Although you’ll see recommendations to avoid the keto way of eating during pregnancy others say it could be acceptable.
As stated on Women’s Health Mag website Christine Greves, M.D., a board-certified ob-gyn at the Winnie Palmer Hospital for Women and Babies says “At this point, there’s very little known about its effects on the developing fetus”.
On the other hand Dr Anthony Gustin, a Functional Medicine Practitioner, points out that the keto diet is helpful for getting pregnant especially for women with polycystic ovaries.
I wrote an article about the Keto Diet being able to improve fertility here.
And, as for following the diet during pregnancy, Gustin says “It appears ketosis happens naturally quite often in women who are pregnant, especially in the late stage pregnancies”.
“Fetuses require both glucose and ketones to grow, so a balance is key. What’s important is to ensure the mother has normal blood sugar levels and is getting enough calories”.
Dr. Michael Fox, fertility specialist at the Jacksonville Center for Reproductive Medicine who has not only been recommending a low-carb ketogenic diet for 17 years to his infertile patients but also to all his patients who become pregnant, states:
It is completely safe for women to be eating a ketogenic diet in pregnancy. Women in ancient times were certainly ketotic during pregnancy.
Obviously it’s best to be monitored by a health professional if you decide to follow a keto diet before or during pregnancy.
Breastfeeding while on keto
While we’re on the subject of pregnancy you might be wondering if it’s safe to eat keto style while breast feeding. Interestingly, babies are apparently born in a state of ketosis and remain so while breast feeding.
The advice is that if you have already been following a keto diet while pregnant then by all means continue while breast feeding but it’s important to make sure you are eating enough calories and stay well hydrated.
If you are just thinking of starting a keto diet while breast feeding to lose weight then it may not be such a good idea unless you do it carefully and do not try to get into ketosis quickly.
You have to make sure you are eating enough calories. plenty of healthy fat and a good range of vitamins and minerals.
Type 1 Diabetes
While a low carb keto style diet has been shown to be beneficial for controlling blood sugar levels in Type 2 diabetes it’s not so clear cut with Type 1 diabetes.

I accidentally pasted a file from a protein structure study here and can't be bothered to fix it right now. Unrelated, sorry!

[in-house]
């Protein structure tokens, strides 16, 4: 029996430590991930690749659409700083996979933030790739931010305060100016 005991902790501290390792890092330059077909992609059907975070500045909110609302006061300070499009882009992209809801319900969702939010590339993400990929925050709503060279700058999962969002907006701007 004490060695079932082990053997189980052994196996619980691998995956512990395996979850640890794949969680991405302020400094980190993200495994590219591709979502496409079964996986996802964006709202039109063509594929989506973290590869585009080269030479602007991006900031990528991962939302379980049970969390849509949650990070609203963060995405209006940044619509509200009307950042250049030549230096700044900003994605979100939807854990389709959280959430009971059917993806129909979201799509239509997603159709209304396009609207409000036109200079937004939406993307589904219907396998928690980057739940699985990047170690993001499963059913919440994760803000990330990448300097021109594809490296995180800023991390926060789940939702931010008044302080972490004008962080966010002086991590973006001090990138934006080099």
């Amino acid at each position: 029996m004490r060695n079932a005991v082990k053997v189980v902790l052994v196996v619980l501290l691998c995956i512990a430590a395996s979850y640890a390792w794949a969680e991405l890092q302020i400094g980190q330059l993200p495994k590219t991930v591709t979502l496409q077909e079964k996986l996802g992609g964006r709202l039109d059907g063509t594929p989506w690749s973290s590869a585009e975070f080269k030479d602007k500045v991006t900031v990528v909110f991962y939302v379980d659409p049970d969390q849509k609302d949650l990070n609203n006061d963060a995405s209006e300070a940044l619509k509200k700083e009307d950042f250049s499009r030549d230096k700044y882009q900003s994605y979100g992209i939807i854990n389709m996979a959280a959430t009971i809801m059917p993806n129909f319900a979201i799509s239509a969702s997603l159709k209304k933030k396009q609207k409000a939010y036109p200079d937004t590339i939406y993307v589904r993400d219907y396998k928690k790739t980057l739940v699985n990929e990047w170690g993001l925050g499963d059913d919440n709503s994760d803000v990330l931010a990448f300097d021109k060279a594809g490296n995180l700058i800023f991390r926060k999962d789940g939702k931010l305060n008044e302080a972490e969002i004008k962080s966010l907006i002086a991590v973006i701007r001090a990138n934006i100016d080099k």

Researchers suggest in one study that reducing carbohydrates as well as the corresponding reduction in insulin that diabetes Type 1 could be improved.
Another suggested that Type 1 diabetes could be managed with Paleolithic Ketogenic diet if caught early. In 2015 Hungarian researchers made headlines when their case study showing that the diet helped to delay children with newly diagnosed type 1 diabetes from having insulin injections was published.
A Paleo Keto diet, in case you are wondering, is a modified version of the ketogenic diet, with a fat to protein ratio of nearly 2:1.
Eating disorders & under weight
As with any restrictive diets they are not good for people with eating disorders or if you are already underweight.
On the other hand it could help someone with binge eating as it helps to prevent blood sugar fluctuations. The high healthy fat foods such as avocado, nuts, coconut oil and olive oil encouraged on the diet leave people feeling satisfied and makes bingeing less likely.
Aside from the things mentioned above, the ketogenic diet is not recommended for kids and teenagers and those who are suffering from irregular menstrual cycles. High-level athletes may not do well on the diet due to the very low carb intake.
Low carb diets like keto have been proven to be effective for many people for many conditions. Aside from helping them to lose weight, the diet has also helped improve their overall health.
But then again, not everyone can benefit from one dietary approach. Each person is unique, and when it comes to weight loss diets, the “one size fits all” approach is not applicable!